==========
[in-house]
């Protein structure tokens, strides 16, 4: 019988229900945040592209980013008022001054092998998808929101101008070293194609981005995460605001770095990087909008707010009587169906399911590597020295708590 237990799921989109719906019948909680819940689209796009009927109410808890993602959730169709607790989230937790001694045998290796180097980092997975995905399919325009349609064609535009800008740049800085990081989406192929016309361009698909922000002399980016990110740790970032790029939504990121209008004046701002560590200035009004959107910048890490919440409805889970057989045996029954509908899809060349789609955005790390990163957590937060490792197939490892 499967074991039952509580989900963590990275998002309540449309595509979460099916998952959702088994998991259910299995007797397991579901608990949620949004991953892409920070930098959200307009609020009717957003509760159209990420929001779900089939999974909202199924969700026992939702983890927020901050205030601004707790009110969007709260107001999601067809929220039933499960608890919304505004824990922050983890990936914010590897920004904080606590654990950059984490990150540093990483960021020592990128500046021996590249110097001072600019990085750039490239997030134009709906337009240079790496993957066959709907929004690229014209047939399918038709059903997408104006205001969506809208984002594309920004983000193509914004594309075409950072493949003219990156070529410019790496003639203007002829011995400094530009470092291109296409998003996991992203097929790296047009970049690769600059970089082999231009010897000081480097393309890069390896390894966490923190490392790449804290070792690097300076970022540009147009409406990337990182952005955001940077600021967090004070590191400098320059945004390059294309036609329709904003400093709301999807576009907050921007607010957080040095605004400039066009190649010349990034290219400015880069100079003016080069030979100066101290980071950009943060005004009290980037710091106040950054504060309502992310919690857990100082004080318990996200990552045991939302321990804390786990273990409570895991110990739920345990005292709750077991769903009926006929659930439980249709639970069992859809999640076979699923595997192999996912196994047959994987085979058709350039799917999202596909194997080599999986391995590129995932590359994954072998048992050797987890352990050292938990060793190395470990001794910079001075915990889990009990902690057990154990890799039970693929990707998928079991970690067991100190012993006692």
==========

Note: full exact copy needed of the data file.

[in-house]
């Protein structure tokens, strides 16, 4: 019988229900945040592209980013008022001054092998998808929101101008070293194609981005995460605001770095990087909008707010009587169906399911590597020295708590 237990799921989109719906019948909680819940689209796009009927109410808890993602959730169709607790989230937790001694045998290796180097980092997975995905399919325009349609064609535009800008740049800085990081989406192929016309361009698909922000002399980016990110740790970032790029939504990121209008004046701002560590200035009004959107910048890490919440409805889970057989045996029954509908899809060349789609955005790390990163957590937060490792197939490892 499967074991039952509580989900963590990275998002309540449309595509979460099916998952959702088994998991259910299995007797397991579901608990949620949004991953892409920070930098959200307009609020009717957003509760159209990420929001779900089939999974909202199924969700026992939702983890927020901050205030601004707790009110969007709260107001999601067809929220039933499960608890919304505004824990922050983890990936914010590897920004904080606590654990950059984490990150540093990483960021020592990128500046021996590249110097001072600019990085750039490239997030134009709906337009240079790496993957066959709907929004690229014209047939399918038709059903997408104006205001969506809208984002594309920004983000193509914004594309075409950072493949003219990156070529410019790496003639203007002829011995400094530009470092291109296409998003996991992203097929790296047009970049690769600059970089082999231009010897000081480097393309890069390896390894966490923190490392790449804290070792690097300076970022540009147009409406990337990182952005955001940077600021967090004070590191400098320059945004390059294309036609329709904003400093709301999807576009907050921007607010957080040095605004400039066009190649010349990034290219400015880069100079003016080069030979100066101290980071950009943060005004009290980037710091106040950054504060309502992310919690857990100082004080318990996200990552045991939302321990804390786990273990409570895991110990739920345990005292709750077991769903009926006929659930439980249709639970069992859809999640076979699923595997192999996912196994047959994987085979058709350039799917999202596909194997080599999986391995590129995932590359994954072998048992050797987890352990050292938990060793190395470990001794910079001075915990889990009990902690057990154990890799039970693929990707998928079991970690067991100190012993006692």